Photo Credit: Cassie Nordgren
In an abandoned nightclub way uptown, a quiet northern Manhattan residential neighborhood, budding with diversity, has been celebrating the arts in a month long festival derived and developed through Inwood Art Works. The festival, which is working to curate Inwood Art Works’ drive to champion, “the craft and cultural diversity of local professional and emerging artists, and education of youth through the arts”, is wrapping up with a, “brand-new dance narrative” called Alexa, inspired by the in-home virtual assistant of the same name.
Three well respected New York City dancer/choreographers— 2017 recipient of the Danza Debuts commission from the United Palace of Cultural Art, Cassie Nordgren, Hamilton performer, Roddy Kennedy, and Harlem based artist and creator, Alessandra Marconi— teamed up with ThruLines— “a dance initiative committed to the development of original dance narratives that are relevant and accessible to today’s diverse audiences”— to develop Alexa.
“Earlier this year a friend of mine came to visit from California, and during her visit, she spent a lot of time on her phone, checking her Facebook and Instagram. I remember thinking that our relationship seemed better when she was away— when she had to use her phone to contact me,” Nordgren, who’s also the founder and creator of the non-profit dance initiative ThruLines told Dance Network about the inspiration for the piece. “The first time the three of us walked into the space together, I shared my experience and suggested we do something involving communication through technology.”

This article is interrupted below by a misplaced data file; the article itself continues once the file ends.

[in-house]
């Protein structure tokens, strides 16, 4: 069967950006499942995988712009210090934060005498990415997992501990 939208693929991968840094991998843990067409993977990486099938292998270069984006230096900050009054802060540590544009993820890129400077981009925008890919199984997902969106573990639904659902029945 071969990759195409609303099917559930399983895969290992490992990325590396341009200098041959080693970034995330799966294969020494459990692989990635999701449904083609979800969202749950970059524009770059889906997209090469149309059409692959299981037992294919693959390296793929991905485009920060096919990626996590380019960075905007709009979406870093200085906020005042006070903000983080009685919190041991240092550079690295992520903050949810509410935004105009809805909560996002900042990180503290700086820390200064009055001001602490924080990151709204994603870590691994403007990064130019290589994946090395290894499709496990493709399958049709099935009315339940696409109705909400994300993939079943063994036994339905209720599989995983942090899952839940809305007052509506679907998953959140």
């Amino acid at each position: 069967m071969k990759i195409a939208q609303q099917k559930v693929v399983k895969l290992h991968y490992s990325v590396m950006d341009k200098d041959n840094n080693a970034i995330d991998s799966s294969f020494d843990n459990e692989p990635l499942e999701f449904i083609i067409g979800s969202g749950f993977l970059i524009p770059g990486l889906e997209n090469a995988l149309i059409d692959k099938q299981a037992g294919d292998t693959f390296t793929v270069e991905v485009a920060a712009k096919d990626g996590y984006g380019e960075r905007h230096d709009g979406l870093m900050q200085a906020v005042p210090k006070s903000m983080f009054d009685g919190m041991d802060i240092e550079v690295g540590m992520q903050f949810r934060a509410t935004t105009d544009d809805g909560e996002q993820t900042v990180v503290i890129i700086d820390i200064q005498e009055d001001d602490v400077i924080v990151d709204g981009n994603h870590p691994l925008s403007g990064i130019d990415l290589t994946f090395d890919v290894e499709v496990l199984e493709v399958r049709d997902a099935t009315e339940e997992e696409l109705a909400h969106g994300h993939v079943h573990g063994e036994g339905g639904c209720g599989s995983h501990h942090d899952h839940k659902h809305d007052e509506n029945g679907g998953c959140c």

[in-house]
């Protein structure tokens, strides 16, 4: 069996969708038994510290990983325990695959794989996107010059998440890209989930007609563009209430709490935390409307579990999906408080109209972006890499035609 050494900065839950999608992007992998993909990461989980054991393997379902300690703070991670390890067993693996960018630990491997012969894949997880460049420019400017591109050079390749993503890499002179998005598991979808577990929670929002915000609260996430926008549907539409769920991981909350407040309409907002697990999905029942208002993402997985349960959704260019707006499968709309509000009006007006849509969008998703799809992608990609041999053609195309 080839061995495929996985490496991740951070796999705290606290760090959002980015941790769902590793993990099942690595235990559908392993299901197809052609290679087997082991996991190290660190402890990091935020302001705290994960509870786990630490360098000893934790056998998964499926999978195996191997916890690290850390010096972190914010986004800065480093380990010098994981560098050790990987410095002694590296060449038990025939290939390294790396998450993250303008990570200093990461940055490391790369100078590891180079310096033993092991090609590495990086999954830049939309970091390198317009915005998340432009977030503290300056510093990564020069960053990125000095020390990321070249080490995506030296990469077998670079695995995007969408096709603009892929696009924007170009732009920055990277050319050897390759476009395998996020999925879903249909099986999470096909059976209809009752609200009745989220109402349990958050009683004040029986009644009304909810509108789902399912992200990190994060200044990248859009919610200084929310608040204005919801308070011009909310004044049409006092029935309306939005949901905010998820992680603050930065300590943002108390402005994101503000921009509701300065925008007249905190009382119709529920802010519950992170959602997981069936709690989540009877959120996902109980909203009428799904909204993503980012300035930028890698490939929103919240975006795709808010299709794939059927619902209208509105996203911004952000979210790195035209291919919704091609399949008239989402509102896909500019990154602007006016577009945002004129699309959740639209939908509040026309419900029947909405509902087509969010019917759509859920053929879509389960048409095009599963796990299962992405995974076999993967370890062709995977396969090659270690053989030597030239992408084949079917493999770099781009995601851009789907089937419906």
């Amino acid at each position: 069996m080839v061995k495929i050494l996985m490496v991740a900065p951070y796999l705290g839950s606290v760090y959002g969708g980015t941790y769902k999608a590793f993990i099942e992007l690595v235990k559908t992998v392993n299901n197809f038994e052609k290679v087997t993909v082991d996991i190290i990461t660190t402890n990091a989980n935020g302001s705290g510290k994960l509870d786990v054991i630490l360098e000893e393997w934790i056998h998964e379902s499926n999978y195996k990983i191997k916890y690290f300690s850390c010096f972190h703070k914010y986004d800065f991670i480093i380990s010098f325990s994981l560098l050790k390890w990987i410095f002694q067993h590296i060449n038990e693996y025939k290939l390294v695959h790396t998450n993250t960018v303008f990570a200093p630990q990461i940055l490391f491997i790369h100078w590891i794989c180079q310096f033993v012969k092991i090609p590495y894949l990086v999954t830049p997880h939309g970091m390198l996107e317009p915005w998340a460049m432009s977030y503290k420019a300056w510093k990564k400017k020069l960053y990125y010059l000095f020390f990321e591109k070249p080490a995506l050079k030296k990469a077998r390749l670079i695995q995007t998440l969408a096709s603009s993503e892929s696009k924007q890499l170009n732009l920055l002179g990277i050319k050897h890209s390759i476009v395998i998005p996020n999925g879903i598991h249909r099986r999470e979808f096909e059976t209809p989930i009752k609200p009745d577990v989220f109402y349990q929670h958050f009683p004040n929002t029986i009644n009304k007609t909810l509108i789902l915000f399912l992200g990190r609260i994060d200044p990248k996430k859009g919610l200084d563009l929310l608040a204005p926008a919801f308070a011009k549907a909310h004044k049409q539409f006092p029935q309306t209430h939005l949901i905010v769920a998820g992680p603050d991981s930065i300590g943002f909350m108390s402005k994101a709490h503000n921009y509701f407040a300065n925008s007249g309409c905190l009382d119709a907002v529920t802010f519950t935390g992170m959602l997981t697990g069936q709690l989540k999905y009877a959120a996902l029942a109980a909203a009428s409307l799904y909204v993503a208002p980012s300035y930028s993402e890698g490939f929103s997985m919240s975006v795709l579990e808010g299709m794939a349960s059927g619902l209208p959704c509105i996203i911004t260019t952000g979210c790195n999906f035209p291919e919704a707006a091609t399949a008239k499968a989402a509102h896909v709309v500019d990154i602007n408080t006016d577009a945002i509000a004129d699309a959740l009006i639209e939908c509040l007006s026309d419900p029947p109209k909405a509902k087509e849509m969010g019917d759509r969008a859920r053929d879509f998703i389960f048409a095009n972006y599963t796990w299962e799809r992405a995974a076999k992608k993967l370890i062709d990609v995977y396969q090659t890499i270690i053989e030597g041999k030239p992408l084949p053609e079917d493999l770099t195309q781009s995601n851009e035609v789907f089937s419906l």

Cassie Nordgren leading rehearsal with Morgan Unger, Natasha McCandless, Claire Avakian, Evan Kasprzak, and Giorgia Vitali. Photo Credit: Cassie Nordgren
Early in the creative process, the choreographic team had toyed with the idea of using Alexa as the MC of their concert performance, but as they worked and developed, they realized there was a much larger narrative to tell.
“In the show, Alexa is portrayed by three women who work as one unit. We decided to go with three women because we wanted to be able to spread the presence of Alexa throughout the space,” Nordgren said.
“There is also a strange trend happening throughout the robot developer world,” Nordgren added, “most of the developers are men and most of the robots they develop have a female persona. We try to stay true to the trend throughout the show.”
Alessandra Marconi leading rehearsal with Natasha McCandless, Evan Kasprzak, Claire Avakian, and Giorgia Vitali. Photo Credit: Cassie Nordgren
The venue itself has brewed a significant amount of interest. The site, Culture Hub, is a former multi-level nightclub that, after it’s invasion by Inwood Art Works, has been transformed into the efflorescent performance space.
“The space was formerly known as Cliff nightclub, and it was a multi-level space, complete with rigging for aerial silks and the biggest disco ball I have ever seen! Cliff was shut down by the state last year and has been dormant ever since.” Nordgren explained. “I was inspired by the idea of having dancers on two platforms and letting the audience occupy the space in between them.”